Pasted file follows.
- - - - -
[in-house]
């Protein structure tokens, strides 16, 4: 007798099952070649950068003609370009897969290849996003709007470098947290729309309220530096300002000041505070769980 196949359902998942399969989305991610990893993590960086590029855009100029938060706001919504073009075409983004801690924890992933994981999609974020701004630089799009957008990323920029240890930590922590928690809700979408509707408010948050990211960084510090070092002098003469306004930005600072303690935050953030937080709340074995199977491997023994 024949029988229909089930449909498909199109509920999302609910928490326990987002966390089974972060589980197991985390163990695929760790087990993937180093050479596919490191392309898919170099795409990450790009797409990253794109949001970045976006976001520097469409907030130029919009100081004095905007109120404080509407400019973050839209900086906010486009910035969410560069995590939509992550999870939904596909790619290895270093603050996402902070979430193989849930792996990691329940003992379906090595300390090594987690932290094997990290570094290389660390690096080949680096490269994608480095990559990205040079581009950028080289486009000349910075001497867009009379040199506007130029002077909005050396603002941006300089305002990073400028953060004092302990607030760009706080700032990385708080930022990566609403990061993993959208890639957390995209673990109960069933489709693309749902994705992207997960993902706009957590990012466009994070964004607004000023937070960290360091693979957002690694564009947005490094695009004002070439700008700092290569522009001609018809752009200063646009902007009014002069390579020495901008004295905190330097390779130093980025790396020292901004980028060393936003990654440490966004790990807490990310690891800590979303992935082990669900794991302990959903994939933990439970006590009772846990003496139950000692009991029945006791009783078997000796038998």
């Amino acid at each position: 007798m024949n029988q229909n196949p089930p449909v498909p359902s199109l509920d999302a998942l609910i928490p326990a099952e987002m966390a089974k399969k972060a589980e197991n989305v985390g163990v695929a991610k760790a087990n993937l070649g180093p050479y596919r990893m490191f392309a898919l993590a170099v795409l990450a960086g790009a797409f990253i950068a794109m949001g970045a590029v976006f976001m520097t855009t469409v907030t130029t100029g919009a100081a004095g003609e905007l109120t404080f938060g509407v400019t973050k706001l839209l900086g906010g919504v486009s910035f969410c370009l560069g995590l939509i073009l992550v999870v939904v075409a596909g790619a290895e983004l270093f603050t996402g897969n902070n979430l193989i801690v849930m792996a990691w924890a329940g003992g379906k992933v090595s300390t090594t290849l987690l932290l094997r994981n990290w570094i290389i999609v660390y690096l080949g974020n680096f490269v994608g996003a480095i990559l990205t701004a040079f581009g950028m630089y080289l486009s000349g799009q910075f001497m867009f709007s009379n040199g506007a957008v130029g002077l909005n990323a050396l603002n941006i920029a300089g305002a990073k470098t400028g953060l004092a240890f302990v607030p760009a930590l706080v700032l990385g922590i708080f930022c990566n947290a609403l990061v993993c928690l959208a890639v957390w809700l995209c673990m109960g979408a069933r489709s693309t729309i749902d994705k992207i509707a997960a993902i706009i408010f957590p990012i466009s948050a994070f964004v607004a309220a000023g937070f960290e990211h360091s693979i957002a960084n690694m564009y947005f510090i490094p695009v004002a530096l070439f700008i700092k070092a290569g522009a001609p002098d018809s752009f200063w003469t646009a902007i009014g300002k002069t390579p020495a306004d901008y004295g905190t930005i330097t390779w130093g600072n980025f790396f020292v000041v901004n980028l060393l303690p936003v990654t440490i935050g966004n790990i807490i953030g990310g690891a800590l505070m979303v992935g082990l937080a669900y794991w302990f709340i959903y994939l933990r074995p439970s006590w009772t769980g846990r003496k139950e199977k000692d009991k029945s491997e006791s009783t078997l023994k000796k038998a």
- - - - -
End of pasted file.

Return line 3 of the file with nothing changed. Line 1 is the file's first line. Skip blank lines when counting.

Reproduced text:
């Amino acid at each position: 007798m024949n029988q229909n196949p089930p449909v498909p359902s199109l509920d999302a998942l609910i928490p326990a099952e987002m966390a089974k399969k972060a589980e197991n989305v985390g163990v695929a991610k760790a087990n993937l070649g180093p050479y596919r990893m490191f392309a898919l993590a170099v795409l990450a960086g790009a797409f990253i950068a794109m949001g970045a590029v976006f976001m520097t855009t469409v907030t130029t100029g919009a100081a004095g003609e905007l109120t404080f938060g509407v400019t973050k706001l839209l900086g906010g919504v486009s910035f969410c370009l560069g995590l939509i073009l992550v999870v939904v075409a596909g790619a290895e983004l270093f603050t996402g897969n902070n979430l193989i801690v849930m792996a990691w924890a329940g003992g379906k992933v090595s300390t090594t290849l987690l932290l094997r994981n990290w570094i290389i999609v660390y690096l080949g974020n680096f490269v994608g996003a480095i990559l990205t701004a040079f581009g950028m630089y080289l486009s000349g799009q910075f001497m867009f709007s009379n040199g506007a957008v130029g002077l909005n990323a050396l603002n941006i920029a300089g305002a990073k470098t400028g953060l004092a240890f302990v607030p760009a930590l706080v700032l990385g922590i708080f930022c990566n947290a609403l990061v993993c928690l959208a890639v957390w809700l995209c673990m109960g979408a069933r489709s693309t729309i749902d994705k992207i509707a997960a993902i706009i408010f957590p990012i466009s948050a994070f964004v607004a309220a000023g937070f960290e990211h360091s693979i957002a960084n690694m564009y947005f510090i490094p695009v004002a530096l070439f700008i700092k070092a290569g522009a001609p002098d018809s752009f200063w003469t646009a902007i009014g300002k002069t390579p020495a306004d901008y004295g905190t930005i330097t390779w130093g600072n980025f790396f020292v000041v901004n980028l060393l303690p936003v990654t440490i935050g966004n790990i807490i953030g990310g690891a800590l505070m979303v992935g082990l937080a669900y794991w302990f709340i959903y994939l933990r074995p439970s006590w009772t769980g846990r003496k139950e199977k000692d009991k029945s491997e006791s009783t078997l023994k000796k038998a």